Wednesday, April 9, 2014

USPTO Issues New Guidelines on Patentable Subject Matter

The USPTO recently issued new guidelines for patent examiners to use in determining whether a claimed invention meets the baseline criteria to be eligible for patent protection. Recent Supreme Court cases have significantly altered these criteria. Section 101 of the Patent Code says:
Whoever invents or discovers any new and useful process, machine, manufacture, or composition of matter, or any new and useful improvement thereof, may obtain a patent therefor, subject to the conditions and requirements of this title.
The Patent Office also issued a training slideshow to help instruct patent examiners on the new guidelines. If a claim includes any judicially recognized exceptions to § 101: abstract ideas, laws of nature, natural phenomena, and naturally occurring substances. In general, if any embodiment of the "broadest reasonable interpretation" of a claim includes any of these, the claim must also recite enough eligible subject matter (e.g., a non-naturally occurring substance) to satisfy the requirements of § 101.

For the most part, the guidelines and examples appear to be fairly straight-forward and well accepted. One possible exception is the assertion that a claim reciting "gunpowder" would not be eligible because gunpowder could include a combination of naturally occurring substances, potassium nitrate, sulfur, and charcoal. Even though the combination does not exist in nature and has a characteristic (e.g., flammability) that is different in kind or degree from any of the naturally occurring components, it is not a patent eligible invention because none of those components are changed structurally. I find this example problematic as gunpowder undoubtedly was an incredibly important invention of the type that should be covered by the patent laws. Moreover, given the Supreme Court's previous broad statements that § 101 includes "anything under the sun that is made by man," Diamond v. Chakrabaty, would surely include gunpowder.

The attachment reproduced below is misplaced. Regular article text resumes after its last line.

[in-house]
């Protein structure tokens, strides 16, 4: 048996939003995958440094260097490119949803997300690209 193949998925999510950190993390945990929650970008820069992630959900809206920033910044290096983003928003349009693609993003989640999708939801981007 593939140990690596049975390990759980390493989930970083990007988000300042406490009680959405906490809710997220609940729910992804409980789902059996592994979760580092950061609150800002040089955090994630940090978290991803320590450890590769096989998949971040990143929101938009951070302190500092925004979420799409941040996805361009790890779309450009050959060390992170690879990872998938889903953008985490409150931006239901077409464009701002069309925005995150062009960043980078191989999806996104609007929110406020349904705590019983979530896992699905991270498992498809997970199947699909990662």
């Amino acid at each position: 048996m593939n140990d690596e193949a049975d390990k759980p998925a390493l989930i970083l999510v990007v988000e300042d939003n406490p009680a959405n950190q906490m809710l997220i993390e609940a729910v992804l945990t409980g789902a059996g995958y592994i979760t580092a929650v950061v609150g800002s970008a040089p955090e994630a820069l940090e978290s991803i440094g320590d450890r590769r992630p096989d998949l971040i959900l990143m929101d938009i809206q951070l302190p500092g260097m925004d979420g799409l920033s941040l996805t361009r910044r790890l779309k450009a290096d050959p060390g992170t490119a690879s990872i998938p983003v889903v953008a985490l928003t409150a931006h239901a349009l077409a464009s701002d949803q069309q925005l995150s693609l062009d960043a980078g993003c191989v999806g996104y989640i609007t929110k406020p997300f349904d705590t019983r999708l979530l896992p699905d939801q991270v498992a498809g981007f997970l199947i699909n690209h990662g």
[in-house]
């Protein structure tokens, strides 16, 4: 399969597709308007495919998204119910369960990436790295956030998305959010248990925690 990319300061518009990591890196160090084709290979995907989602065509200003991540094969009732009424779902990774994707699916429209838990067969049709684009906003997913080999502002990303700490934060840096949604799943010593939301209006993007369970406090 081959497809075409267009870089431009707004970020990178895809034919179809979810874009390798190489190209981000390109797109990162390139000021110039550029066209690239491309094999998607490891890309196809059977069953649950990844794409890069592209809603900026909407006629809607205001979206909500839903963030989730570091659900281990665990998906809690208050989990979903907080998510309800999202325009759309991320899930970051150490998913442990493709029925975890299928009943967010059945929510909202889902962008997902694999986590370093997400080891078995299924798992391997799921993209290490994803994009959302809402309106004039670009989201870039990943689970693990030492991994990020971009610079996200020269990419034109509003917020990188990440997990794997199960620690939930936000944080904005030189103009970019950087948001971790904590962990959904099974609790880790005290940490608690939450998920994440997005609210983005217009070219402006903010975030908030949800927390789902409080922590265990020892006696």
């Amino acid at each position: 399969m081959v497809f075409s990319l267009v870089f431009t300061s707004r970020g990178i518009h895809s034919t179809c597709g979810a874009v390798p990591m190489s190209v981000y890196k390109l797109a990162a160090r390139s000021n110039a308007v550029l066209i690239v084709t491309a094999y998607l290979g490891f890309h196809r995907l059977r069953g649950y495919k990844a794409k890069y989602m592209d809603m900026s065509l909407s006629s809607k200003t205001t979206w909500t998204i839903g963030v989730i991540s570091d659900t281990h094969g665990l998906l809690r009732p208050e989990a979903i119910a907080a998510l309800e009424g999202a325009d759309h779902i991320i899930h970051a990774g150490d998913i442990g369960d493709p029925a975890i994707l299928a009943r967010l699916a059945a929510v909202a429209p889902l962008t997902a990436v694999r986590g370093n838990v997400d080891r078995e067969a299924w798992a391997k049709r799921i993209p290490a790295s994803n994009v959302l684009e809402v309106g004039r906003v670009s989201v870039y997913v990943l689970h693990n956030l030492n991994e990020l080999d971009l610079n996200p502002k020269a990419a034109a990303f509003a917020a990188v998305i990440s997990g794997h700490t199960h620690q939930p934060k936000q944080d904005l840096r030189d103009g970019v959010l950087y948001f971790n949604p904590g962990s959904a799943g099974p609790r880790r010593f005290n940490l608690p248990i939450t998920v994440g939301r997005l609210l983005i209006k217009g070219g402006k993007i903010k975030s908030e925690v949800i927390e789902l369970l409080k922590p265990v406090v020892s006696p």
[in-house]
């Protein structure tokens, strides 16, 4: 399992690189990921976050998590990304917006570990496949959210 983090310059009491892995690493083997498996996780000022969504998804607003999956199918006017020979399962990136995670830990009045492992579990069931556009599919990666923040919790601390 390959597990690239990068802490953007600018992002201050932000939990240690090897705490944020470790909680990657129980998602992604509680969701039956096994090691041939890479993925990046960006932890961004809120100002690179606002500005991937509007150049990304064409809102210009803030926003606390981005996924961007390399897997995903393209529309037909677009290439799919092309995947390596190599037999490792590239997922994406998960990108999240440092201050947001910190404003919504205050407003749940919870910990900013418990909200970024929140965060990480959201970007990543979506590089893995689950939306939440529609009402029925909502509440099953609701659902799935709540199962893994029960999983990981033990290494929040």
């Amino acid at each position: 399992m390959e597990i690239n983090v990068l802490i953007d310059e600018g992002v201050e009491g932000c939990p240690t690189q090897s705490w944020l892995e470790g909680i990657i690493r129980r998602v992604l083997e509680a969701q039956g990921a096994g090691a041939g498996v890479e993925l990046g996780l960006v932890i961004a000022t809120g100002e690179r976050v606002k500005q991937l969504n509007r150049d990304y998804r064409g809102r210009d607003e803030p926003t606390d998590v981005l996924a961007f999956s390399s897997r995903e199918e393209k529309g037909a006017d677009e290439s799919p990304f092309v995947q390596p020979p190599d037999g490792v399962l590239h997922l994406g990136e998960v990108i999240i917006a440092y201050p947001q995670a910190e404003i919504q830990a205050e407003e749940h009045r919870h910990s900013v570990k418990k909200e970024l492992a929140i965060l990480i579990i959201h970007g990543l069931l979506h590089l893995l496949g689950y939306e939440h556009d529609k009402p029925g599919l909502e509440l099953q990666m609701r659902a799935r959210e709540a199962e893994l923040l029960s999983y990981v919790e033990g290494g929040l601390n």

Fortunately, the guidelines do not have the effect of law and are not binding on the courts, but this is poor consolation for applicants that lack the resources for an expensive appeal to the Patent Trial and Appeal Board before even being able to take the more expensive step of appealing to the Court of Appeals for the Federal Circuit. It appears that the resignation of David Kappos as USPTO Director may have opened the door for those in the Patent Office who had created a culture of patent rejection that resulted in historically low rates of patent allowance prior to his appointment in 2009.


  1. I didn't understand how the patent process worked, but I think that I am starting to understand the process a little bit more. Does it matter if I own something that still has a pending patent? I just know that I have some tools and equipment that has pending patents.


  2. My sister has a few items that she has come up with on her own. She wants to try getting them into the stores and on the shelves for customers to purchase. Would you happen to know of a patent attorney near Minneapolis, MN that she could go through?

  3. My dad has been working with a patent attorney for a little while now. He has been working on a program at home for the last 10 years or so, and is getting ready to patent it and start selling. There haven't been any problems so far, so we're all hoping that everything continues to go smoothly.
    Andre Franklin |